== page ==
National Elections Will Be Held in More Than 60 Countries

It appears like President Joe Biden and former President Donald Trump will face off again in the US presidential election. The two front-runners’ perspectives on America’s standing in the globe diverge greatly. The outcome of the election in November might determine how aggressively the United States takes on China, Russia, and other foreign adversaries. The former U.S. Assistant Secretary of Defense is Joseph S. Nye Jr. He claimed to VOA that Trump’s “America First” stance is an attempt to revive isolationism in international relations. This could put American allies in a challenging situation as tensions between China and Taiwan grow and the hostilities in Russia, Ukraine, and Israel and Hamas rage on.


Taiwan’s general elections are scheduled for January 13. Despite its little size, Taiwan has a significant impact on global trade. Taiwanese businesses produce around 90% of all sophisticated microchips and more than 70% of the world’s semiconductors. Up until 2024, the main point of contention between the US and China will be Taiwan’s independence from China. Due to her term limit, President Tsai Ing-wen will not be seeking reelection in January. She has alerted the public to the fact that China is disseminating false information online in an attempt to deter support for Lai Ching-te, the front-runner for president. Lai is vice president at the moment. Because of his previous remarks against Taiwan’s sovereignty, he has infuriated China.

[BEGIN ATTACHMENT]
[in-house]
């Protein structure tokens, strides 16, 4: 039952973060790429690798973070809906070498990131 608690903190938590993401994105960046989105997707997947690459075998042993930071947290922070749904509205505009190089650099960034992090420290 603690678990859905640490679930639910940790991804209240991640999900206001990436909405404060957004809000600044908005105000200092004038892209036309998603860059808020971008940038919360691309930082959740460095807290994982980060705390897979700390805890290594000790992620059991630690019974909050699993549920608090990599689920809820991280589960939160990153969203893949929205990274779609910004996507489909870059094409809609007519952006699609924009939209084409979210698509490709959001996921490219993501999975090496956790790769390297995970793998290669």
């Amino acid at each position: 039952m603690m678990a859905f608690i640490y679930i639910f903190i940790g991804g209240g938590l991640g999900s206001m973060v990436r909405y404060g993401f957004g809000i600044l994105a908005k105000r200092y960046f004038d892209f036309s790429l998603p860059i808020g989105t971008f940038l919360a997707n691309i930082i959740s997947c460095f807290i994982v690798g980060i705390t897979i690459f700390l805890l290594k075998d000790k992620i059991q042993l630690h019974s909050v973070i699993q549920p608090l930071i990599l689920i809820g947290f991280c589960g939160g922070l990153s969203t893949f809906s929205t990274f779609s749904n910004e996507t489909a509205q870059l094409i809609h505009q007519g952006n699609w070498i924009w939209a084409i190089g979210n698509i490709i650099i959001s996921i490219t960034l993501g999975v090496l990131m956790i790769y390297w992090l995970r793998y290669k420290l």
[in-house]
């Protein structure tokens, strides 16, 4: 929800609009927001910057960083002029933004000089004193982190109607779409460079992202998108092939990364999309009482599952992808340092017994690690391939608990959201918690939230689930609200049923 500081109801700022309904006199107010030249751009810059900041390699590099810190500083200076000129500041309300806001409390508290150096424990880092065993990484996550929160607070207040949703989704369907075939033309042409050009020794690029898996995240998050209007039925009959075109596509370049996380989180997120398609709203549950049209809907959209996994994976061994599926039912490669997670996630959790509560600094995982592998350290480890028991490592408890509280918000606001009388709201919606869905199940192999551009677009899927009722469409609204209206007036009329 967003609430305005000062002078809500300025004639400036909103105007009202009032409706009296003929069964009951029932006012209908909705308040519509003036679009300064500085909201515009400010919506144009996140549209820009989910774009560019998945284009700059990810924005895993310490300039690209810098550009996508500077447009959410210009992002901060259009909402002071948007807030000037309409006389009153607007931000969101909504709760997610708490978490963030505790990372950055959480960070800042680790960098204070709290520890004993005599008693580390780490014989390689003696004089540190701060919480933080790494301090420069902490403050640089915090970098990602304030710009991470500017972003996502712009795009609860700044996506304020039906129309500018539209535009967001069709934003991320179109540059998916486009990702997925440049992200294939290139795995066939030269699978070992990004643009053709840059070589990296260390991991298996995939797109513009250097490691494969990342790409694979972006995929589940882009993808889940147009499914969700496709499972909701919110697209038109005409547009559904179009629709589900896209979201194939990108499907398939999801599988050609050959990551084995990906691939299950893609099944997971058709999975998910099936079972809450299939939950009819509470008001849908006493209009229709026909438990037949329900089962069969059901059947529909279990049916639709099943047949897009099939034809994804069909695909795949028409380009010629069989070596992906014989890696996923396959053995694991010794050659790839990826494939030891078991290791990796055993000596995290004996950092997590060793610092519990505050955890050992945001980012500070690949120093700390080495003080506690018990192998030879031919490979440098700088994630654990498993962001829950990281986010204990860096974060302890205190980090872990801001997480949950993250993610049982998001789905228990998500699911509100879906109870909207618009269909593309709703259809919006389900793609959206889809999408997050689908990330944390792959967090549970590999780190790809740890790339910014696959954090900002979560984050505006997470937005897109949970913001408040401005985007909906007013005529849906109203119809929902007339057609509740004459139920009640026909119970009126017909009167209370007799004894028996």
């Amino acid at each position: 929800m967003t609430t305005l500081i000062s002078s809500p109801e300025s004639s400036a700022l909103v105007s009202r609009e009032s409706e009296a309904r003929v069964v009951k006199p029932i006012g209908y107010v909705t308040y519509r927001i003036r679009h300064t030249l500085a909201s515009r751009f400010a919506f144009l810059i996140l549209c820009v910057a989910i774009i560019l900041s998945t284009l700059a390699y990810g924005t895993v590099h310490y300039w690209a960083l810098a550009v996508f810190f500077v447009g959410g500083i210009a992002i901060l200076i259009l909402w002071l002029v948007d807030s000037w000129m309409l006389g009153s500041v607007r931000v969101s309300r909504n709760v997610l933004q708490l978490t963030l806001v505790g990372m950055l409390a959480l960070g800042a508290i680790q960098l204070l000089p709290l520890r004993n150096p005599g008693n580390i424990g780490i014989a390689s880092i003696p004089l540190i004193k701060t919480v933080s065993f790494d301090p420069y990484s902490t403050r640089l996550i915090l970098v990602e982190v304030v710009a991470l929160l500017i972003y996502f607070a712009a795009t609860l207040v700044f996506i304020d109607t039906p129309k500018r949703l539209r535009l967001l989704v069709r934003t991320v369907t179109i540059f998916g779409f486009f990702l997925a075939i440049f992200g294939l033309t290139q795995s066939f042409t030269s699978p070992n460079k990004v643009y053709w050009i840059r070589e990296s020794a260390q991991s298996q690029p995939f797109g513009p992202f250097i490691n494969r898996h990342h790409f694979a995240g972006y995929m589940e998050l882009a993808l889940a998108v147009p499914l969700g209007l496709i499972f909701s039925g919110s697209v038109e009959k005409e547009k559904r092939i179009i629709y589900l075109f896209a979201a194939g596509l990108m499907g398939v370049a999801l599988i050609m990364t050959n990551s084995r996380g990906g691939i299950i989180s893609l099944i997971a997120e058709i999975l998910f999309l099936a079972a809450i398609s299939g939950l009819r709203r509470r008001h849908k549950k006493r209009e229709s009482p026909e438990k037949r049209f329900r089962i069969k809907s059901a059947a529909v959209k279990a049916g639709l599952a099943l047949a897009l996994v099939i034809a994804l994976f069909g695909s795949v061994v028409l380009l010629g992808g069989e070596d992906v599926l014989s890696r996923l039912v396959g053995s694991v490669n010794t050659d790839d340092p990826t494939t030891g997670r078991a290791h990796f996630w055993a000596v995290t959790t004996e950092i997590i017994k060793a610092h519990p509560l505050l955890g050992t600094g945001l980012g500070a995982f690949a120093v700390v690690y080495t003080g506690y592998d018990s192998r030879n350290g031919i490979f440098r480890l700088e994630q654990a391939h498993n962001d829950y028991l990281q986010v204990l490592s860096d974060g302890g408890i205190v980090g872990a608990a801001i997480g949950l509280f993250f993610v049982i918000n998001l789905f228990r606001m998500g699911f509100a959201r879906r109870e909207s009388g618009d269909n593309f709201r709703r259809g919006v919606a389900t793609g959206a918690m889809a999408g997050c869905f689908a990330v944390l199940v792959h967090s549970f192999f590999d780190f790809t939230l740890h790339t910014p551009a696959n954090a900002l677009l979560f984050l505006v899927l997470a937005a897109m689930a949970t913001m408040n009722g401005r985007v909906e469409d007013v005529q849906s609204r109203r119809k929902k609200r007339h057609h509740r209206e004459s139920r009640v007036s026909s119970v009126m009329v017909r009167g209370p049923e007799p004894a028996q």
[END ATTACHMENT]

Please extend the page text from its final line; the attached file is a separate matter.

The Russian presidential election is scheduled for March. Since its invasion of Ukraine almost two years ago, Russia has become the world’s most sanctioned nation. Russia’s economy has suffered as a result of the sanctions, drawing it nearer to China. Vladimir Putin, the president of Russia, is not predicted to lose in 2024 by experts. Leading political opponents of his are either dead, disappeared, or imprisoned. If Putin wins another six years, Russia would continue “the same brutal agenda in Ukraine and increasingly autocratic policies at home,” said Sergey Radchenko. At the Johns Hopkins School of Advanced International Studies, he teaches Soviet history.

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